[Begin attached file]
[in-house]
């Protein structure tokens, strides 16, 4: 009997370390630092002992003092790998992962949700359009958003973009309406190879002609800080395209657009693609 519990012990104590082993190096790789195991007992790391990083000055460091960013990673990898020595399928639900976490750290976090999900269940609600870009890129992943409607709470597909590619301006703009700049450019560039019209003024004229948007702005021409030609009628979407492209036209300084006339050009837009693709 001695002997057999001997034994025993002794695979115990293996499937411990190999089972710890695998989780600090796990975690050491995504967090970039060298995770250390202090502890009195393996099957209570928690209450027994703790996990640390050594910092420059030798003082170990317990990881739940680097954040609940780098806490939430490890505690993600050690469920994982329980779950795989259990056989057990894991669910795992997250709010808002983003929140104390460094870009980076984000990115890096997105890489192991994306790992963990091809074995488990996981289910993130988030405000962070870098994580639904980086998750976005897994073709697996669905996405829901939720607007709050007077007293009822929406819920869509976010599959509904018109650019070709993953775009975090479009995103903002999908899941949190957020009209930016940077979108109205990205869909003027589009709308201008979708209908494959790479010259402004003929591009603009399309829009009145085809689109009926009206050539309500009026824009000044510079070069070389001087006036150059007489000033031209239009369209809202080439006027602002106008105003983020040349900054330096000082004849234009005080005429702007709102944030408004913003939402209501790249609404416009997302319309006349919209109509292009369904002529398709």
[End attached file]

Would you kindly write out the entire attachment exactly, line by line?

[in-house]
């Protein structure tokens, strides 16, 4: 009997370390630092002992003092790998992962949700359009958003973009309406190879002609800080395209657009693609 519990012990104590082993190096790789195991007992790391990083000055460091960013990673990898020595399928639900976490750290976090999900269940609600870009890129992943409607709470597909590619301006703009700049450019560039019209003024004229948007702005021409030609009628979407492209036209300084006339050009837009693709 001695002997057999001997034994025993002794695979115990293996499937411990190999089972710890695998989780600090796990975690050491995504967090970039060298995770250390202090502890009195393996099957209570928690209450027994703790996990640390050594910092420059030798003082170990317990990881739940680097954040609940780098806490939430490890505690993600050690469920994982329980779950795989259990056989057990894991669910795992997250709010808002983003929140104390460094870009980076984000990115890096997105890489192991994306790992963990091809074995488990996981289910993130988030405000962070870098994580639904980086998750976005897994073709697996669905996405829901939720607007709050007077007293009822929406819920869509976010599959509904018109650019070709993953775009975090479009995103903002999908899941949190957020009209930016940077979108109205990205869909003027589009709308201008979708209908494959790479010259402004003929591009603009399309829009009145085809689109009926009206050539309500009026824009000044510079070069070389001087006036150059007489000033031209239009369209809202080439006027602002106008105003983020040349900054330096000082004849234009005080005429702007709102944030408004913003939402209501790249609404416009997302319309006349919209109509292009369904002529398709």